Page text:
To choose a photography degree is one of the most important decisions of your life. We can guide you in turning what may seem an overwhelming task into an easy and sound choice.
First to think about and compare with potential photography degrees are your interests and talents in photography, any particular educational and academic needs you may require, and your individual financial situation. For instance, a more costly photography school may work for you if you have the means, but remember that many smaller and less costly photography schools offer a standard of education that is comparable. The tuition and costs, as well as any financial aid offered, at your top photography school are key factors to think about when choosing an photography school.
When prospective students think about the best photography degrees, they typically only consider the most famous ones. However, this overlooks many smaller photography schools with programs that are as good, if not better, than those at larger photography schools. Students at smaller photography schools usually are able to maintain closer connections with the faculty and get increased one-to-one attention from the instructors, mostly because smaller photography schools tend to have smaller class sizes. On the other hand, while some students feel more comfortable in a more intimate atmosphere at smaller schools, other students may thrive in the busy excitement at larger photography schools.
The location of your photography school is also very important. Some benefits of staying close to home include the continued inspiration and emotional support from your friends and family, shown to have a strong influence on a student’s success, especially in the competitive environment of an photography school. Furthermore, choosing an photography school closer to home means returning home over school breaks and holidays is less costly and easy. However, an photography school located farther away from where you previously lived is a valuable opportunity to broaden your horizons. If you feel you need a change following high school, you may want to consider an photography school in an environment completely different from your home. If, for instance, you grew up in a quiet, rural neighborhood, you should think about choosing an photography school in a busier, urban area.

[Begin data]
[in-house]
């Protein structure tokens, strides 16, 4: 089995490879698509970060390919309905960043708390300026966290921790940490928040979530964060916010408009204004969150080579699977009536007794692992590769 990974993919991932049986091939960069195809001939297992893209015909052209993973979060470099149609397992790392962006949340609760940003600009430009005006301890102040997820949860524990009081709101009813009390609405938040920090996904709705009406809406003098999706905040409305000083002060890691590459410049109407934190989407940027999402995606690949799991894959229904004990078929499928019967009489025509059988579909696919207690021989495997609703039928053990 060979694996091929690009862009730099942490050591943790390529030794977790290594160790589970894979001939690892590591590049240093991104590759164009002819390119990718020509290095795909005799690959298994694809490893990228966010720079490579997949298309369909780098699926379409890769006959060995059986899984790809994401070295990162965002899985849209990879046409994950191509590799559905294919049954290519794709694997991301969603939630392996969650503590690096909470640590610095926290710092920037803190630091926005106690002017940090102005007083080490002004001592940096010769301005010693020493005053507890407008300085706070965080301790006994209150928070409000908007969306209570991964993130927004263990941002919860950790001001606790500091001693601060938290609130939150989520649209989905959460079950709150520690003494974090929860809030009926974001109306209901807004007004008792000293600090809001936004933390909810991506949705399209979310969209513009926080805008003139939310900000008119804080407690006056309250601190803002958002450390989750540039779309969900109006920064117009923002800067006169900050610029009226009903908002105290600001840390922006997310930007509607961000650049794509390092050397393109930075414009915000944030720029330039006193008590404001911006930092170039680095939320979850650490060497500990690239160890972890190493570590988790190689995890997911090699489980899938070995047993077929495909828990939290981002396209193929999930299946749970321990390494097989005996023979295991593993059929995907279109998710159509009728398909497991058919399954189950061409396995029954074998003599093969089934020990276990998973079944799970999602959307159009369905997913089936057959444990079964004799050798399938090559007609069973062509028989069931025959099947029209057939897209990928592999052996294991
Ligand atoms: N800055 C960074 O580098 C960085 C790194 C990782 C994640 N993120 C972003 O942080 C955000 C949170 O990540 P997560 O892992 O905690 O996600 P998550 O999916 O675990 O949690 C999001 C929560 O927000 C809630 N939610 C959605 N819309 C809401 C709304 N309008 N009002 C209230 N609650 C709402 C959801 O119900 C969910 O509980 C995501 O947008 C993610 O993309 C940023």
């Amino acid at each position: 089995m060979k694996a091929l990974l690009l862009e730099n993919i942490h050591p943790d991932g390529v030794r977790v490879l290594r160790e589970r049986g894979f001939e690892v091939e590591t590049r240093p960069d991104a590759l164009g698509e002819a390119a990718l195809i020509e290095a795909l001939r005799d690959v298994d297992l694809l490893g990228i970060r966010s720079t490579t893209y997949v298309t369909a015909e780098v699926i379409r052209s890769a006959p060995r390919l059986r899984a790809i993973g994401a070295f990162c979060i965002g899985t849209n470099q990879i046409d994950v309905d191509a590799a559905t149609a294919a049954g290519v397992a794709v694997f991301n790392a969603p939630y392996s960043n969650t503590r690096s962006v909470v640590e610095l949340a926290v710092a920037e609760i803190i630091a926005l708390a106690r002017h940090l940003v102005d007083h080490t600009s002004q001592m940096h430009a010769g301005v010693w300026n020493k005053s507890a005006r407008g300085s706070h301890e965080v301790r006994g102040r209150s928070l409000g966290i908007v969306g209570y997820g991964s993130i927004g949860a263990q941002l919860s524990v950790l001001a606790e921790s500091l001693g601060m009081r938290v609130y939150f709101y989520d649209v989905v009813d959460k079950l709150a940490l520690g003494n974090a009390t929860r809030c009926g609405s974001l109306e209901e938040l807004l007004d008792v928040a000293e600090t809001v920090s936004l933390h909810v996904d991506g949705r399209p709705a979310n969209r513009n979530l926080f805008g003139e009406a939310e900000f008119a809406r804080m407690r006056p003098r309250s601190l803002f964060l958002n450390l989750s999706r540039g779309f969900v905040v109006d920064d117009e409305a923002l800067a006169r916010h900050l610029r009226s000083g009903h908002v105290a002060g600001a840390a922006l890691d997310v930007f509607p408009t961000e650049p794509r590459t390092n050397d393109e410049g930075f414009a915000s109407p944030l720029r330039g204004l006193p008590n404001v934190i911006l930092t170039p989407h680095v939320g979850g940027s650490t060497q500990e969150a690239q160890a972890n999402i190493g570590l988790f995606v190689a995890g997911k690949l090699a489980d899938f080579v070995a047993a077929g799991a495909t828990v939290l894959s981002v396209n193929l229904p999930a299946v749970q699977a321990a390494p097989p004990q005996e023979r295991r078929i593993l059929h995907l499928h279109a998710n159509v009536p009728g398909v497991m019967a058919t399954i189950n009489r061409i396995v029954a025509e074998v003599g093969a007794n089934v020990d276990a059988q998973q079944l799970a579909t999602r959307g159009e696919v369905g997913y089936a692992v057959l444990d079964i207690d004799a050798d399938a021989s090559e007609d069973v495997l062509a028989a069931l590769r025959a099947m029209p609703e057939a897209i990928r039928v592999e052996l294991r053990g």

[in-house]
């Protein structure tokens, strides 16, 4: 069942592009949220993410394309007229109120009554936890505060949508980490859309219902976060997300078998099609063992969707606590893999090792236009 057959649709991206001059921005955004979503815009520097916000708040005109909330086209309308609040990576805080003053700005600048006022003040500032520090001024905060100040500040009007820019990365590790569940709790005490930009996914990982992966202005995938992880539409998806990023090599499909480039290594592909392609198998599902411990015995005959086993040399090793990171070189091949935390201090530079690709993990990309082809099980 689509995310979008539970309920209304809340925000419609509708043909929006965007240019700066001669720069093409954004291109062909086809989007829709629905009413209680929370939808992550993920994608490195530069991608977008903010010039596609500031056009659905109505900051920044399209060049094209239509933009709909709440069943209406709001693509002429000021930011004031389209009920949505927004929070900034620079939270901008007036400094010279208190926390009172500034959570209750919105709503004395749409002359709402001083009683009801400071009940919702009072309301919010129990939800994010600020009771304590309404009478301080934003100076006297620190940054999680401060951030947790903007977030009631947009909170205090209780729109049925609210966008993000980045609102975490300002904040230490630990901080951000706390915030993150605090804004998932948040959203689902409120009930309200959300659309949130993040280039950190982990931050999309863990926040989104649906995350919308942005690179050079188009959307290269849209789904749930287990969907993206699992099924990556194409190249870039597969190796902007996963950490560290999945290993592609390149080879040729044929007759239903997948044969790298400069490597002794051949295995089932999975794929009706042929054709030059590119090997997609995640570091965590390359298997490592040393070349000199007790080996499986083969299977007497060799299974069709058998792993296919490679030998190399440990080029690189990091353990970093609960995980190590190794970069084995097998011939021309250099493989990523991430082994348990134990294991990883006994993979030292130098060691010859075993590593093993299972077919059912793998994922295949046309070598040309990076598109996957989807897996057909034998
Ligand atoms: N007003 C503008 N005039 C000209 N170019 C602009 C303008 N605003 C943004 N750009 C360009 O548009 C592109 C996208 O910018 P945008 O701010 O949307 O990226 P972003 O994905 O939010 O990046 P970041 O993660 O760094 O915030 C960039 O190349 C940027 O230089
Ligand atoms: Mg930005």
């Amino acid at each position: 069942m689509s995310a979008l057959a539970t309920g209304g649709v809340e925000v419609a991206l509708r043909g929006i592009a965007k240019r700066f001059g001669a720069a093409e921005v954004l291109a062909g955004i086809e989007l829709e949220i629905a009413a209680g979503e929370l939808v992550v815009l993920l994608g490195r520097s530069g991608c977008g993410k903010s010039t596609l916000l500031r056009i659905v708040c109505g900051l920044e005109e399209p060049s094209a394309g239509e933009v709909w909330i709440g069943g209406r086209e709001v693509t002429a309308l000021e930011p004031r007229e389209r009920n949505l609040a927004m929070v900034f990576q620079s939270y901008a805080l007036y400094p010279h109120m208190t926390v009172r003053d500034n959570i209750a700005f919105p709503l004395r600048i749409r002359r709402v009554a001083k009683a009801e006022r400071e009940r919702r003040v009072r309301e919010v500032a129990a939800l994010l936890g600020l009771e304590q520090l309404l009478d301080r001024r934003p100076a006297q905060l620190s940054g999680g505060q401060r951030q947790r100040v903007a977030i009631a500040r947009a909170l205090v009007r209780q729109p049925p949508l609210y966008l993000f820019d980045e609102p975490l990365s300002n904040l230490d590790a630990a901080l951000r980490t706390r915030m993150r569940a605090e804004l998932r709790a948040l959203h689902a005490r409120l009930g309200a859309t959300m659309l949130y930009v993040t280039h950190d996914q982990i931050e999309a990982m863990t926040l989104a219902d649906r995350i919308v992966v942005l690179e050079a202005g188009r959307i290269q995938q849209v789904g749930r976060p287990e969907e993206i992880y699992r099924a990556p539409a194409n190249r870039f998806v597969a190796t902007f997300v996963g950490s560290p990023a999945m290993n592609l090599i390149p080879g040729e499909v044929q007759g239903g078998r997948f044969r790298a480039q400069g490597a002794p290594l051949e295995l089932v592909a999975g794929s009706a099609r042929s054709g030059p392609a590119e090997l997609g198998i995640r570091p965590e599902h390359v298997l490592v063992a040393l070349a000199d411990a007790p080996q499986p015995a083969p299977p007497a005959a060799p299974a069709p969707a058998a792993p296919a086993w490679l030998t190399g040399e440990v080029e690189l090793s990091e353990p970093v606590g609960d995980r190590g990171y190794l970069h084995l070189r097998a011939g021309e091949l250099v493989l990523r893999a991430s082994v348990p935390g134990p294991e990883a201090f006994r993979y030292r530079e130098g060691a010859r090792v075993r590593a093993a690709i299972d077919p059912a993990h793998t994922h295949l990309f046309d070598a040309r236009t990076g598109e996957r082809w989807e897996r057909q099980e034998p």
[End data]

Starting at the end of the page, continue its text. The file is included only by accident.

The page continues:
Extracurricular activities and other non-academic aspects should also be looked into. If you enjoyed participating in athletic programs during high school, you may want to choose an photography school that offers sports and other recreational activities. And, community service programs give you a great opportunity to give back to the community, at the same time raising your attractiveness to potential employers.
Investigate the scholarships, work-study programs, and academic grants your photography school of choice may offer, and prepare to apply for them as early as you can. We recommend researching the faculty teaching the photography program and looking at their credentials. Also check out the alumni of the photography school to gain insight into the quality of the program and its staff: have there been many graduates who are now successful photographyers?
Choosing an photography school is a very personal process, so there is no simple definition of the best photography school. What determines a good photography school is ultimately what is best for the individual students.
So, follow our guide, do your own research, and take the right step forward to a promising career in photography!
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